Ok, all of you made a New Year’s resolution to track your food intake with that smartphone app, how’s that been going for you?

That’s what I thought.

The reality is the quantified self – where we use smartphones, wearables, and other tech to track our activity and what we consume – has one big problem: it takes a whole lot of work.

Some of that “quantifying” is easier than others; fitness trackers (when we wear them) can do a decent job of actually monitoring steps and how much we sleep, but what about those apps that are supposed to tell us what we have consumed? They usually require lots of manual entry and barcode scanning (good luck getting Grandma to give you the barcode for her famous apple pie).

Will it always be this way? Not if big tech, food brands, and device makers have anything to say about it.

Connected Food Devices To The Rescue (Maybe)

Today there are simple consumption trackers like Bluetooth enabled water bottles that give you very basic info like actual amount of water consumed, but in the future, there’s a good chance they’ll also tell you what’s in the drink and how many calories it is.

But the biggest leaps forward will come when the connected appliances in our kitchen know what they’re serving up and allow consumers to have that information. Over 99% of appliances installed in homes today are not connected; they’re essentially dumb, stand-alone islands of metal and plastic. That will change as more appliances add not only Wi-Fi and Bluetooth, but also add in smarts that enable them to understand what food you’re putting inside them and – by extension – your body.

Some major advances are also coming in the area of image recognition and machine learning.  While some of the early integrations of cameras in appliances like refrigerators have been clunky, the space race in machine learning and image recognition involving big tech firms like Google could result in huge leaps in intelligence for appliances to understand not only what type of food you are putting in them, but what to do with it.

A lot of the work is going on behind the scenes as food brands like Nestle develop digital backends to connect with appliances, both internal (Nespresso) and with partners to surface caloric and nutrition information of food consumed instantly and allow consumers to access through apps. While Perfect Company’s data platform is mainly used to track cocktail consumption, imagine if we had that level of detail when it comes to all of our food.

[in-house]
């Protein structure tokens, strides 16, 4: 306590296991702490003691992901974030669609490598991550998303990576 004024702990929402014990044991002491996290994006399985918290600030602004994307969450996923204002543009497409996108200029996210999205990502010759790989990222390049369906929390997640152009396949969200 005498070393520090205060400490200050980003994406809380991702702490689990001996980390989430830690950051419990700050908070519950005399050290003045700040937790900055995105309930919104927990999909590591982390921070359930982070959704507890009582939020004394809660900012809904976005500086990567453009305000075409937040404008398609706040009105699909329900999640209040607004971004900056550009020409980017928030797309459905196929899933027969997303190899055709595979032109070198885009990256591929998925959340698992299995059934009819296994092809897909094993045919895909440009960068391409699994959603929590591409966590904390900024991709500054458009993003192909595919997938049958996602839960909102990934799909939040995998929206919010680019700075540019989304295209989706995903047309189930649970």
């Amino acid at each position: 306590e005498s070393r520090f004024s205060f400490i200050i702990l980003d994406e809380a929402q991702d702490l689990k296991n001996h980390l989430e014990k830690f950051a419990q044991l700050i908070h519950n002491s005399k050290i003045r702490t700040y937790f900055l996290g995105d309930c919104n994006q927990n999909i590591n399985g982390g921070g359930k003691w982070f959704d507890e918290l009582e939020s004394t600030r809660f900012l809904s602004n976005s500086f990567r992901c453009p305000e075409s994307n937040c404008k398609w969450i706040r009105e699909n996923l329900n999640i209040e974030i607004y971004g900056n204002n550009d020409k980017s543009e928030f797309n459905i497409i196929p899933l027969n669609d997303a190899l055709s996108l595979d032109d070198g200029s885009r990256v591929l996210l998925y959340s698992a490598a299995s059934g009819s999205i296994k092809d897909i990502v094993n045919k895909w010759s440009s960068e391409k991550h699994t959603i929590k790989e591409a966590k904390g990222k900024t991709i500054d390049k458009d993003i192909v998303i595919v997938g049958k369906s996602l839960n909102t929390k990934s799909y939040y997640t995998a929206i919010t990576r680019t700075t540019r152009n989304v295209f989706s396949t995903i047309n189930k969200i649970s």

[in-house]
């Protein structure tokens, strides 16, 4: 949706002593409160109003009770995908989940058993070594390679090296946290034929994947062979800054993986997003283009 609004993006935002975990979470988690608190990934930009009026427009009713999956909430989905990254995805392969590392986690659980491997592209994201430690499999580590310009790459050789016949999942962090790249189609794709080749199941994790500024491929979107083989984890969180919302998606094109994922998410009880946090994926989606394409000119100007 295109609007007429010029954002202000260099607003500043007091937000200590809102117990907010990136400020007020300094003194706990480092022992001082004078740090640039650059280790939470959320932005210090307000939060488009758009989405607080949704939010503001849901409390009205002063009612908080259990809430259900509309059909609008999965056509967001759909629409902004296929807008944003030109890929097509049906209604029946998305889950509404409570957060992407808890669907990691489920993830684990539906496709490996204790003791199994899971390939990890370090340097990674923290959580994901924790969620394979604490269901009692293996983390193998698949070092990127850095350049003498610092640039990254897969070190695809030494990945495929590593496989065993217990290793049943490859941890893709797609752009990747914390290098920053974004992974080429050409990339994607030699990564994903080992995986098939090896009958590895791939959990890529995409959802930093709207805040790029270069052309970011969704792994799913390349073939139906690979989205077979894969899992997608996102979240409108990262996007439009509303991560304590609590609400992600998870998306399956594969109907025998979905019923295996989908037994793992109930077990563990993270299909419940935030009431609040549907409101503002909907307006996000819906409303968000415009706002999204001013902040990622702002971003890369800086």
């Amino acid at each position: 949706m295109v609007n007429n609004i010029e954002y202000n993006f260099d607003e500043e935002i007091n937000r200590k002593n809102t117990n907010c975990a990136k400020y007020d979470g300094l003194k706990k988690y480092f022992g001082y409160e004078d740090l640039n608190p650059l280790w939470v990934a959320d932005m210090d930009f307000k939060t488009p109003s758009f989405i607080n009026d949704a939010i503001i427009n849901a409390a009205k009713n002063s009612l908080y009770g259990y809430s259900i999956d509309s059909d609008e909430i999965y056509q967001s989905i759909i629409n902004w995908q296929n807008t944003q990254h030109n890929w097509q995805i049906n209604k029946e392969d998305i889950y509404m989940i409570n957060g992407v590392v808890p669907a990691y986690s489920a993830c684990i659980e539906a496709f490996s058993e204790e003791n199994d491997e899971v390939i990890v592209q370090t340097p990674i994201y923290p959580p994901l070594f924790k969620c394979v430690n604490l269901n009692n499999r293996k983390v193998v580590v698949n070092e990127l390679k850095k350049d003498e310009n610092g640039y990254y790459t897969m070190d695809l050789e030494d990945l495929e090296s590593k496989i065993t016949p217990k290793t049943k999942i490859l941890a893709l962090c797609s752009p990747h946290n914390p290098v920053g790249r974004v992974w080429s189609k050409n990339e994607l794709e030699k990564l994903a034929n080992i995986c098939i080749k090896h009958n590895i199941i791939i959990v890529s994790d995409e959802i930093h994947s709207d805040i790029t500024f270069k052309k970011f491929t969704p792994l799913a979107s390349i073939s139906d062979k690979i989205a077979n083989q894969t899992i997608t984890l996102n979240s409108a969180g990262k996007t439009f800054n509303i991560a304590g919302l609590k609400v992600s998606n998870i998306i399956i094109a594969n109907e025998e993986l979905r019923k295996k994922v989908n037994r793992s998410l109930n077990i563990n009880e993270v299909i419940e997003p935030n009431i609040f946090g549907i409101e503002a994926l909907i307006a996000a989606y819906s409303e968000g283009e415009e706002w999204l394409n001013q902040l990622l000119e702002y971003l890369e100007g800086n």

But Let’s Not Get Ahead of Ourselves

While all of this sounds promising, the smart kitchen still has a way to go to make the quantified self both easy and useful. If your smart fridge requires you to enter data about your food, you – and most consumers – are never going to put in the work.

Will smart kitchen be able to to make leap where, say, other food and activity trackers went wrong? Too soon to tell.  While the Samsung Family Hub fridge offers some interesting tech that allows you to have a rough idea of food inventory, they don’t offer and significant advancements in nutrition tracking. Early attempts at food tracking using things like connected cups can tell you how much volume you’re drinking, but is that useful info?

The bottom line is quantifying what happens to your body and what goes in it takes lots of work, work that many of the advances happening in the smart kitchen could help eliminate.

We’re not quite there yet, but in a year or two that could change.

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